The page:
How Do Pagan Rituals Cross Over into Our Ceremonies Today?

rituals Apr 25, 2022
Imbolc alter, spring equinox with candles, pine and snowdrops

Around 80,000 people in the UK identified themselves as pagans in 2011 - which certainly makes it a small community in comparison to other faiths and religions. However, the rituals that stem from Paganism are not small or niche in the slightest. Pagan ceremonies cut across society and influence many every day activities - including religious and non religious ceremonies. 

Understanding Paganism in The Modern World

Almost all modern ceremonies have an aspect of paganism. Whether the ceremony is humanist or religious, there are some specific rituals borrowed from paganism. Here is a look at how some modern ceremonies incorporate pagan rituals:

Naming Ceremonies

The decline in religiosity and identification with modern paganism makes childnaming ceremonies a preferred method of welcoming UK children. Most naming ceremonies are characterized by songs, dancing, reciting poems, parental promises to the child, appointment of guardian parents, or planting a tree. A closer look at naming ceremonies reveals a significant resemblance to pagan rituals. Just like in paganism, parents may plant a tree to dedicate the child to nature. Naming is also a celebration of a rite of passage, which is common in paganism.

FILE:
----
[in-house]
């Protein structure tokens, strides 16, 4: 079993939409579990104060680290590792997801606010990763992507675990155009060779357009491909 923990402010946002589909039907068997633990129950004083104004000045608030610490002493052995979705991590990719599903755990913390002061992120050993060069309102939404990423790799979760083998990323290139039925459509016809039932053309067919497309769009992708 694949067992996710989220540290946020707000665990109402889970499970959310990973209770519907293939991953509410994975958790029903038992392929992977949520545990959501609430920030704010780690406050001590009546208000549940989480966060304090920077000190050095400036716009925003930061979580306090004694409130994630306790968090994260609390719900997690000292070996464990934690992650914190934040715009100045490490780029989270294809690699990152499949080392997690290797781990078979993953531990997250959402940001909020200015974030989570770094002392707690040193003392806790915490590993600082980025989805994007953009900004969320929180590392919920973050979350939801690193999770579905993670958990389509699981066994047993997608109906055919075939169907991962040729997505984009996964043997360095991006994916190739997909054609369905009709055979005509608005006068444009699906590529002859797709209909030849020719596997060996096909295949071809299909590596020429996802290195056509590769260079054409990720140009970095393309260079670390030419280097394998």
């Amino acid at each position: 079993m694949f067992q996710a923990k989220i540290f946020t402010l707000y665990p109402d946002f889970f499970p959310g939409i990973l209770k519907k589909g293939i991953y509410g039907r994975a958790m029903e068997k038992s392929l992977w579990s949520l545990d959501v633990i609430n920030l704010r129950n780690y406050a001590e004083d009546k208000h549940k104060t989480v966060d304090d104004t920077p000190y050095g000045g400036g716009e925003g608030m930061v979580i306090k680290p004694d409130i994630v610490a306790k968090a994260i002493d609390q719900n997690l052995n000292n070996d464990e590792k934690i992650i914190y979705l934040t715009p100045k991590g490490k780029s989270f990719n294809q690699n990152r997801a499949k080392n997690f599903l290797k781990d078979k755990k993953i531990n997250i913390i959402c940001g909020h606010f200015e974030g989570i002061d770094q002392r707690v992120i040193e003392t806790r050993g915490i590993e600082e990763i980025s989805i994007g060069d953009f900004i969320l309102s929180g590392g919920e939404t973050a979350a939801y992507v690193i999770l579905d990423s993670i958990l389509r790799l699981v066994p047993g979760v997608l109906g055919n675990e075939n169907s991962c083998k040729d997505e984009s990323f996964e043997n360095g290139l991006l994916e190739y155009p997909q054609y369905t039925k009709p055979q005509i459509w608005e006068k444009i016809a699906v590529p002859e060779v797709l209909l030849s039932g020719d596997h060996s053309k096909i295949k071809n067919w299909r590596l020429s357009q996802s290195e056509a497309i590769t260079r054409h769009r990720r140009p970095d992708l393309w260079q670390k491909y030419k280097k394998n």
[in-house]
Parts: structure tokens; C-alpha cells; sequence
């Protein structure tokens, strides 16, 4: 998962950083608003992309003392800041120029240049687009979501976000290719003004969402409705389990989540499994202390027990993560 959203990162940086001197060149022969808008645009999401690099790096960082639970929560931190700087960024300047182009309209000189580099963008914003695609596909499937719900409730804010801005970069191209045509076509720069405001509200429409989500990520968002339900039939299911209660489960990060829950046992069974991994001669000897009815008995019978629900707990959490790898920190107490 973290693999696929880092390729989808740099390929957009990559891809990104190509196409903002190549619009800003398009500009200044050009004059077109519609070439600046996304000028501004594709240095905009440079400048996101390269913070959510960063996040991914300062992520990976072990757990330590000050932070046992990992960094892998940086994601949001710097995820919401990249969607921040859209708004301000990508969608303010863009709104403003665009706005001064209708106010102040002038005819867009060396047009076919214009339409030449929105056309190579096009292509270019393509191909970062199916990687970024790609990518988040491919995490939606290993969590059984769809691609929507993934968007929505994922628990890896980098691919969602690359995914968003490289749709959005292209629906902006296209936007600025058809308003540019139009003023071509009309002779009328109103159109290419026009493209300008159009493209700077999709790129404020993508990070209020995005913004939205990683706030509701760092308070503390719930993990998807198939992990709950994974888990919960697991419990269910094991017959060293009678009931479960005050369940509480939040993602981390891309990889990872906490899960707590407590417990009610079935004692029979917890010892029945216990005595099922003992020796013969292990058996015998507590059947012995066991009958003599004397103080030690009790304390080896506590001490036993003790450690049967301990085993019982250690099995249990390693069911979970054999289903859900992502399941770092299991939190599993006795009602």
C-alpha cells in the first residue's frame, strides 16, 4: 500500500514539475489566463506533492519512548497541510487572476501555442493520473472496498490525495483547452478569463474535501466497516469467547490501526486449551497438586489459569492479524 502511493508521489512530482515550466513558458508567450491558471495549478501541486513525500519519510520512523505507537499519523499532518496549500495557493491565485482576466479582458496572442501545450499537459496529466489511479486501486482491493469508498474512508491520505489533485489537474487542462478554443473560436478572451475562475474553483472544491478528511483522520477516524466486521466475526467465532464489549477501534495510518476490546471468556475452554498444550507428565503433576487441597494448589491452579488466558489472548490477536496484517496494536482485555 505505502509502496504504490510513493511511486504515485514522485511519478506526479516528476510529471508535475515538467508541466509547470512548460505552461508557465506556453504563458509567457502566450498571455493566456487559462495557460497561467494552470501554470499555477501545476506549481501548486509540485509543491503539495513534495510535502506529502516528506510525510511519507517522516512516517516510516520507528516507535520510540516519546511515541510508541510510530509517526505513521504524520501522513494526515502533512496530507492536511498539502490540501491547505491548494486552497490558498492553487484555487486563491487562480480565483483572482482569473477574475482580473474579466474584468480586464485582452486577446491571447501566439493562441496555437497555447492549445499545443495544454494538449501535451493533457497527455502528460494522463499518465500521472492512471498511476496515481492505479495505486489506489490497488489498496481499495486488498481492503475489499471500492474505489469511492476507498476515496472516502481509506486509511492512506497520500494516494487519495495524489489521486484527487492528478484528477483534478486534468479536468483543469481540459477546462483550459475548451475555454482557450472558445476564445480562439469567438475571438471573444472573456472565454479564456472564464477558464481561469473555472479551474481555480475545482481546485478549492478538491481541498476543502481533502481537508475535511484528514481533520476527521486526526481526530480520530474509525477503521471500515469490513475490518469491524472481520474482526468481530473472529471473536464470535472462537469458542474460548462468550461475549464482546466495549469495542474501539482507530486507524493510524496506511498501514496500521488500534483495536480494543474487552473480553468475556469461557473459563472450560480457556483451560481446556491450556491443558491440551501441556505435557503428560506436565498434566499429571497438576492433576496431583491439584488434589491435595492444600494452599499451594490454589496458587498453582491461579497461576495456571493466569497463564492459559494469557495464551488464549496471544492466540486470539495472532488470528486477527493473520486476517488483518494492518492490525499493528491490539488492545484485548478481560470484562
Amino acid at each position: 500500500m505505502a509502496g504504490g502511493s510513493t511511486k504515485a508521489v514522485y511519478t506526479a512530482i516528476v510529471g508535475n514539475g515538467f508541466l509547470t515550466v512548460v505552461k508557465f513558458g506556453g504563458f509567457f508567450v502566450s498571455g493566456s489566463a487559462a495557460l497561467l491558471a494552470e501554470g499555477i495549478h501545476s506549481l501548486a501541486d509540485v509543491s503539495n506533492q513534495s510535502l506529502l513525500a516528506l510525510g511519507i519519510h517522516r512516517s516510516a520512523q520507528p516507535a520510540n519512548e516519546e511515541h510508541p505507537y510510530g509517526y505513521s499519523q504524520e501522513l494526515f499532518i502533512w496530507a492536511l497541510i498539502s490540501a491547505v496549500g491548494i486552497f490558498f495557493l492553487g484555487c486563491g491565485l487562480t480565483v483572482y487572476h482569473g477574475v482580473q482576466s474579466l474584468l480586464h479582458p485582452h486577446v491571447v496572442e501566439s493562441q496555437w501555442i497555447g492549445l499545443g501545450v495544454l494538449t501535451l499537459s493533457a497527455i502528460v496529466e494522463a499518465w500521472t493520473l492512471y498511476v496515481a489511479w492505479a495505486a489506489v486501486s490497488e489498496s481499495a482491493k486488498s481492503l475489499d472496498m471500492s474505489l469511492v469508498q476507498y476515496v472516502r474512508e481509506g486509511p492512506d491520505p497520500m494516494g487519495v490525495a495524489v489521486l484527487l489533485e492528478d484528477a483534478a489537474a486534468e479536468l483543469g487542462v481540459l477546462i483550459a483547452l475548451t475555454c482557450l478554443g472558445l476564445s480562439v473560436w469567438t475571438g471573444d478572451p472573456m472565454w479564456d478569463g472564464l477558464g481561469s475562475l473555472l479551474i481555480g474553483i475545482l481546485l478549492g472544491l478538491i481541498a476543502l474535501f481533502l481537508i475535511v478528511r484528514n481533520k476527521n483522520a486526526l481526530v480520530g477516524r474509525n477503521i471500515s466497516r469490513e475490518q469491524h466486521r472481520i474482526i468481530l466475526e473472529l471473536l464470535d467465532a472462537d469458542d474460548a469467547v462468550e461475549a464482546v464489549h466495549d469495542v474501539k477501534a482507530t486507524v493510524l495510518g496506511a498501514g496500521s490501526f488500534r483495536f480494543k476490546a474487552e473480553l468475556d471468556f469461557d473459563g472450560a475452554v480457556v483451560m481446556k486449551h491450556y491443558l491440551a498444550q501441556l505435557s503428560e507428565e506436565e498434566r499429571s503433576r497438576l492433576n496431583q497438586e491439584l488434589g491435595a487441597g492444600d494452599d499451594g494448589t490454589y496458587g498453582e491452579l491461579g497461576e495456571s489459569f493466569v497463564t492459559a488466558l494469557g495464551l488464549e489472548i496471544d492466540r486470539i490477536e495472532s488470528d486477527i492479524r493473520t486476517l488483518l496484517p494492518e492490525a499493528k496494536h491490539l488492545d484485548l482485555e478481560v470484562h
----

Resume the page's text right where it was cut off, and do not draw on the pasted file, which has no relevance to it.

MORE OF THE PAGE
Funeral Ceremonies

Pagan rituals have also crossed over to modern funeral ceremonies. Pagan or Wiccan funerals may take place in the open, to appreciate the importance of nature in Paganism. The dress code and reading of tributes to the departed are other forms of pagan rituals that define our ceremonies today. Another pagan ritual or element in humanist funerals is the focus on the departed and their relationship with nature instead of their religious beliefs.


Handfasting is a common pagan ritual that has crossed over to weddings. During the handfasting ceremony, spouses chant vows and commitment to each other, just like in paganism. Another ritual that is gaining popularity in modern wedding ceremonies is a candle in a hurricane lamp. In paganism, the candle and hurricane lamp represent an altar where the newly-weds can take their vows. Some weddings also include incense burning from selected flowers believed to invite deities and spirits to the altar.

Festivals and Religious Holidays

Pagan elements are also common in major festivals such as Halloween. Although most people consider Halloween a secular festival, it is actually an annual Celtic pagan festival known as Samhain. Christian holidays like Christmas also have some elements of paganism. Popular rituals such as kissing under mistletoe, gift-giving, carolling, and wreaths have their roots in pagan holidays.


Take your Business to the Next Level with Celebrant Training

There is a trend of slow departure from religious practices and approaches to different ceremonies. Most ceremonies are now considered non-religious with some elements of paganism. Such ceremonies allow flexibility and are mostly focused on the wishes of those involved rather than tradition or religion.

As a celebrant, you need an understanding of the trends in the industry and how to best respect your client’s wishes. One way to gain these skills is to join a training program that helps equip you with information on how to conduct pagan ceremonies. For more information, enrol in our celebrant training course at The International College of Professional Celebrants today.